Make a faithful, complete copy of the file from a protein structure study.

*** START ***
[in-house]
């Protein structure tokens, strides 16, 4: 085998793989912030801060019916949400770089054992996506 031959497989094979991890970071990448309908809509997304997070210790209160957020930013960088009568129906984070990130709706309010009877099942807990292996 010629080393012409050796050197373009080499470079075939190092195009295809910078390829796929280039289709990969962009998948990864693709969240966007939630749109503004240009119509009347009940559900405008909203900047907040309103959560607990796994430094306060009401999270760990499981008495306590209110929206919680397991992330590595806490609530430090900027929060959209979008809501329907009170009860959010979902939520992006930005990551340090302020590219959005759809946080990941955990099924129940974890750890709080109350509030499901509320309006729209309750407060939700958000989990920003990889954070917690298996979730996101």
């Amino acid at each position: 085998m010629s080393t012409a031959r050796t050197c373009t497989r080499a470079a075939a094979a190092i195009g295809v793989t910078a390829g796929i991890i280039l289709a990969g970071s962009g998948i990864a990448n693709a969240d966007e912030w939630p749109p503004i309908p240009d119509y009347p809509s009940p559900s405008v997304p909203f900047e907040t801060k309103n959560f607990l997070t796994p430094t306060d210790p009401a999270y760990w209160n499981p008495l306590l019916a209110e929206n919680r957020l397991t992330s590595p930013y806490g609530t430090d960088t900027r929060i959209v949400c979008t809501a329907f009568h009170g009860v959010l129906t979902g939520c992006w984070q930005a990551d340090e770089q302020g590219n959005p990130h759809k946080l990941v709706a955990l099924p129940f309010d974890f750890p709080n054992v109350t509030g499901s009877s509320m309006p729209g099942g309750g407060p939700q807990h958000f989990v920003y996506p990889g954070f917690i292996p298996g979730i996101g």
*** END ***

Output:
[in-house]
């Protein structure tokens, strides 16, 4: 085998793989912030801060019916949400770089054992996506 031959497989094979991890970071990448309908809509997304997070210790209160957020930013960088009568129906984070990130709706309010009877099942807990292996 010629080393012409050796050197373009080499470079075939190092195009295809910078390829796929280039289709990969962009998948990864693709969240966007939630749109503004240009119509009347009940559900405008909203900047907040309103959560607990796994430094306060009401999270760990499981008495306590209110929206919680397991992330590595806490609530430090900027929060959209979008809501329907009170009860959010979902939520992006930005990551340090302020590219959005759809946080990941955990099924129940974890750890709080109350509030499901509320309006729209309750407060939700958000989990920003990889954070917690298996979730996101």
């Amino acid at each position: 085998m010629s080393t012409a031959r050796t050197c373009t497989r080499a470079a075939a094979a190092i195009g295809v793989t910078a390829g796929i991890i280039l289709a990969g970071s962009g998948i990864a990448n693709a969240d966007e912030w939630p749109p503004i309908p240009d119509y009347p809509s009940p559900s405008v997304p909203f900047e907040t801060k309103n959560f607990l997070t796994p430094t306060d210790p009401a999270y760990w209160n499981p008495l306590l019916a209110e929206n919680r957020l397991t992330s590595p930013y806490g609530t430090d960088t900027r929060i959209v949400c979008t809501a329907f009568h009170g009860v959010l129906t979902g939520c992006w984070q930005a990551d340090e770089q302020g590219n959005p990130h759809k946080l990941v709706a955990l099924p129940f309010d974890f750890p709080n054992v109350t509030g499901s009877s509320m309006p729209g099942g309750g407060p939700q807990h958000f989990v920003y996506p990889g954070f917690i292996p298996g979730i996101g």